Machinery Industry Sees Growth Building on 2020 Successes

Steve Berglund, AEM chair and executive chairman for Trimble Inc., said the pandemic may have reversed decades-old thinking about just-in-time inventory management.

“[Just-in-time] made the industry more efficient, but the experience of the last 10 months has put into question some of the guiding principles of manufacturing,” Berglund said. “In the event of something like the pandemic, it makes the ability to deliver a more difficult proposition.”

Berglund speculated that manufactures may adopt inventory management practices that enable manufacturers to better weather historic events such as COVID. He expects, too, that the industry will reexamine its dependence on single-source suppliers.


The panel discussed its infrastructure and technology priorities for 2021.

Expanding broadband services, especially mobile broadband, is a key infrastructure need, they said.

“For our customers to be able to take advantage of, to be competitive worldwide with the latest and greatest technology, rural broadband is going to be a necessity for our customers to be competitive,” said Crain.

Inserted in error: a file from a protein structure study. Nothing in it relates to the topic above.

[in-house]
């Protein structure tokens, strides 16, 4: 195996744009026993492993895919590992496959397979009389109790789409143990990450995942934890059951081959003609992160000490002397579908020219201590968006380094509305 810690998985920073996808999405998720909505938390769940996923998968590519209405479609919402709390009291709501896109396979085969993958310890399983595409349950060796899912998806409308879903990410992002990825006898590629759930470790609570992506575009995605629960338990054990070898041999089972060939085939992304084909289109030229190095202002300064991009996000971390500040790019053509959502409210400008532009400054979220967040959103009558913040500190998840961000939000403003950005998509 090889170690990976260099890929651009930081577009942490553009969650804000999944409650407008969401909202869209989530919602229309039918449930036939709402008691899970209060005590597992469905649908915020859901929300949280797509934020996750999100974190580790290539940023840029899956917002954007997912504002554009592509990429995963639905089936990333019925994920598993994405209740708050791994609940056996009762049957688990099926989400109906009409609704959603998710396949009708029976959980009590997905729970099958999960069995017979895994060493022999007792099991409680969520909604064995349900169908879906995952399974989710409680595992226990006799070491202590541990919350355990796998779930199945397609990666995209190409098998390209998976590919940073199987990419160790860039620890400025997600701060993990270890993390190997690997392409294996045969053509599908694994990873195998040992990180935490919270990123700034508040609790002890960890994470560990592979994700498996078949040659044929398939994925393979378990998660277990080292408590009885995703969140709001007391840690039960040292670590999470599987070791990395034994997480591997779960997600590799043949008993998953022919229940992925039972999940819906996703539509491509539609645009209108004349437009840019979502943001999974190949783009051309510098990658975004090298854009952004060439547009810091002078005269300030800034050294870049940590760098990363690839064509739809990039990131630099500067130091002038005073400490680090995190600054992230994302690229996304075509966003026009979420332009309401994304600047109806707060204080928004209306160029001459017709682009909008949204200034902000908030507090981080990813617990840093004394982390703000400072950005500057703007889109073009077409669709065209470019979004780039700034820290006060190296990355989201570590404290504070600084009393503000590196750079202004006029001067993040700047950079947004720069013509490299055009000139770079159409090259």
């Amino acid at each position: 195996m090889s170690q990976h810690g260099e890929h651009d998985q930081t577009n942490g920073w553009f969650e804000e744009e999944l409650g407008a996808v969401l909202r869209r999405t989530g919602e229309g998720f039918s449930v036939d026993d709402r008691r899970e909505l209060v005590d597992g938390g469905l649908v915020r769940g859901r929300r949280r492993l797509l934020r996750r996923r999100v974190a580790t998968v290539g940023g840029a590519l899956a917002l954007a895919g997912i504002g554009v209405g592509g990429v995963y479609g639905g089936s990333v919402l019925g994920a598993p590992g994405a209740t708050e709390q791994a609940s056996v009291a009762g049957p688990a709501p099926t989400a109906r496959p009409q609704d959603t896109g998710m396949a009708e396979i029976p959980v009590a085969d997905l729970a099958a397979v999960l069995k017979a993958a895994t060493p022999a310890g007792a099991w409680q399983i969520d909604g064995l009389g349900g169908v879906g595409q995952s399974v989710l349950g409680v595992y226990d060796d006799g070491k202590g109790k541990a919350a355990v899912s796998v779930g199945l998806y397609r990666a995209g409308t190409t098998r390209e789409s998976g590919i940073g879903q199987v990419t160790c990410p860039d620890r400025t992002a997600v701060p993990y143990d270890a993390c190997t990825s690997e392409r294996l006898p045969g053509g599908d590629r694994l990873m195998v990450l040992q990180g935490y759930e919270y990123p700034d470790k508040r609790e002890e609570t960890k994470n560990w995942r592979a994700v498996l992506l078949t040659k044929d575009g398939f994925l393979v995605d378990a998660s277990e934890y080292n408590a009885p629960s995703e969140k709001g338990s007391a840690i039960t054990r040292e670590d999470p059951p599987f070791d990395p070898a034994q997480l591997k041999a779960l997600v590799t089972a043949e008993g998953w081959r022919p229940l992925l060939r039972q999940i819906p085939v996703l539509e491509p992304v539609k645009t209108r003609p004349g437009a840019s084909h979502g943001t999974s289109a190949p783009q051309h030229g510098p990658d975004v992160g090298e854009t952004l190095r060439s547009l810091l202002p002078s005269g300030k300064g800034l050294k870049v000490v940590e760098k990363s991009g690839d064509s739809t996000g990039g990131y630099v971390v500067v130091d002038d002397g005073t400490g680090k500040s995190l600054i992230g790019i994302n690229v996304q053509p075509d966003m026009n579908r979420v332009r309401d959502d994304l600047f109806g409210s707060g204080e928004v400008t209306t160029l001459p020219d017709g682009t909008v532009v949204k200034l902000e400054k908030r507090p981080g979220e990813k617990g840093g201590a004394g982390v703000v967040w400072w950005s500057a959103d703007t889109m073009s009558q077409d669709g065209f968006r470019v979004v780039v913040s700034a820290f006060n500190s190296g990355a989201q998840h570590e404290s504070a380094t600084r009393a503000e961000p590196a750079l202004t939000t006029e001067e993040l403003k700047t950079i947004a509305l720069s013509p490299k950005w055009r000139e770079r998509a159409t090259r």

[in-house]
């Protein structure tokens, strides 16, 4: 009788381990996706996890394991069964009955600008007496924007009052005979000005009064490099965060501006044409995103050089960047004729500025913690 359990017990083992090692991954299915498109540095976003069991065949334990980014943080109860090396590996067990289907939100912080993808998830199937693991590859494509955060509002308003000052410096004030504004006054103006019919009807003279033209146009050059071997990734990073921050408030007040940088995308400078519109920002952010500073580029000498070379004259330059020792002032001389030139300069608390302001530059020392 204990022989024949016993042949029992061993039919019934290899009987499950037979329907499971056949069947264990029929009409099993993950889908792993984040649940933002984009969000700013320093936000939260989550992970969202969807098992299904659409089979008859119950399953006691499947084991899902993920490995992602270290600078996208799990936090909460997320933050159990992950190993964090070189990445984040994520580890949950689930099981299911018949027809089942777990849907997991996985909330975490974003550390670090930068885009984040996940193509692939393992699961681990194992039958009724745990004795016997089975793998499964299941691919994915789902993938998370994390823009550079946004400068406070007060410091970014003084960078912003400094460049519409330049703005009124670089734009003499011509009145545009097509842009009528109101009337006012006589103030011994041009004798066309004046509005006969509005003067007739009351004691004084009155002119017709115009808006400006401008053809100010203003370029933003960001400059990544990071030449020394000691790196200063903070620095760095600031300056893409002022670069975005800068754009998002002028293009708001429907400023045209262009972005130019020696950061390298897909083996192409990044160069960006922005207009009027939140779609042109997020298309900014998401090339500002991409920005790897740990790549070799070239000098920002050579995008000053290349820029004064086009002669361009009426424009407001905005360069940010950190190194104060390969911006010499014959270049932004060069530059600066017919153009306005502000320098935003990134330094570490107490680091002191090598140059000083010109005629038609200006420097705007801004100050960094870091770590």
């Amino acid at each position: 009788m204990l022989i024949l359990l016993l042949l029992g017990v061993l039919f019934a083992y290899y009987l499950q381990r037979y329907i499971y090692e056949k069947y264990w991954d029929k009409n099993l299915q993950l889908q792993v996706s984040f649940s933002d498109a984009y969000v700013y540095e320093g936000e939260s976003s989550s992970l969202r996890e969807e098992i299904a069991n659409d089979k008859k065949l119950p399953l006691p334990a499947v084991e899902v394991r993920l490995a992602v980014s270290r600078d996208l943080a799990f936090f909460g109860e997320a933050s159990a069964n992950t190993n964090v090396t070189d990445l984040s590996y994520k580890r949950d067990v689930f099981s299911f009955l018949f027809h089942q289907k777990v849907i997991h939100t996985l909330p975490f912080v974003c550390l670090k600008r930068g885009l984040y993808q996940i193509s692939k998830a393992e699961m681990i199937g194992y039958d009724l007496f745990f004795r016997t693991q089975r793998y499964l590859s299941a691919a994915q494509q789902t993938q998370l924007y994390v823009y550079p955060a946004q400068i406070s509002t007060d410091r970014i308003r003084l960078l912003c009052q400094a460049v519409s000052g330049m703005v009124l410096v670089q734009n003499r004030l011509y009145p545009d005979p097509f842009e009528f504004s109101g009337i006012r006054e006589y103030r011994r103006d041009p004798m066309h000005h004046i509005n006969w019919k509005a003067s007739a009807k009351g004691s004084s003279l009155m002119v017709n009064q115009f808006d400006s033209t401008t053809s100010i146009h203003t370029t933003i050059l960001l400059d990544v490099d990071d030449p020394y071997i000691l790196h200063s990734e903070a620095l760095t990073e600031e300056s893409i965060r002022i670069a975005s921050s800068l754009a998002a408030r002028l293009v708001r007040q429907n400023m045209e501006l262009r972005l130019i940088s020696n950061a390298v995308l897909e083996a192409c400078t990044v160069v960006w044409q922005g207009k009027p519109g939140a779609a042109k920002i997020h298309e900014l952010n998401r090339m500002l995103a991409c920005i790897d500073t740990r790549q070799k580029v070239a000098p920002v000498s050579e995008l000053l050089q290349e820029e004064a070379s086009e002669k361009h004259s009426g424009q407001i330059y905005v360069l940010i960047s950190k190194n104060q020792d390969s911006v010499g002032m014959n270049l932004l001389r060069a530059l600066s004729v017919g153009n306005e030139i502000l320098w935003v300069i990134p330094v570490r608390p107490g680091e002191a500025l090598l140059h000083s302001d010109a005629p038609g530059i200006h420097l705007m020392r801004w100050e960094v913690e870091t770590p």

Berglund added: “The machine as defined in terms of horsepower and inherent capacity is no longer necessarily the driving issues. [It is] how well that machine fits into an information architecture … so that the entire farm [is] being managed together. I think there is a whole level of challenge there.”

Without a robust wireless connection to farms, managers and employees, “You deprive work crews in remote areas access to [big data] applications,” Berglund said. “Mobile enables the new generation of applications. Without connectivity, you simply cannot use all of the available technologies.”


The panel also discussed trade. AEM is highly interested in the incoming Biden administration’s trade plans. Its members do not support routine use of punitive tariffs as a method for opening trade opportunities.

“It goes without saying that pro-growth trade policies keep U.S. equipment manufacturing strong and keep our workers employed,” Crain said.

Off-road manufacturers employ 2.8 million jobs in the U.S. Thirty percent of all equipment made in the U.S. is destined for export.

“Current conditions and sentiments are positive for industry growth in 2021, but the creation of equitable, long-term trade negotiations beneficial to U.S. farmers and manufacturers continue to be of critical importance to maintaining positive momentum.”

Dan Miller can be reached at

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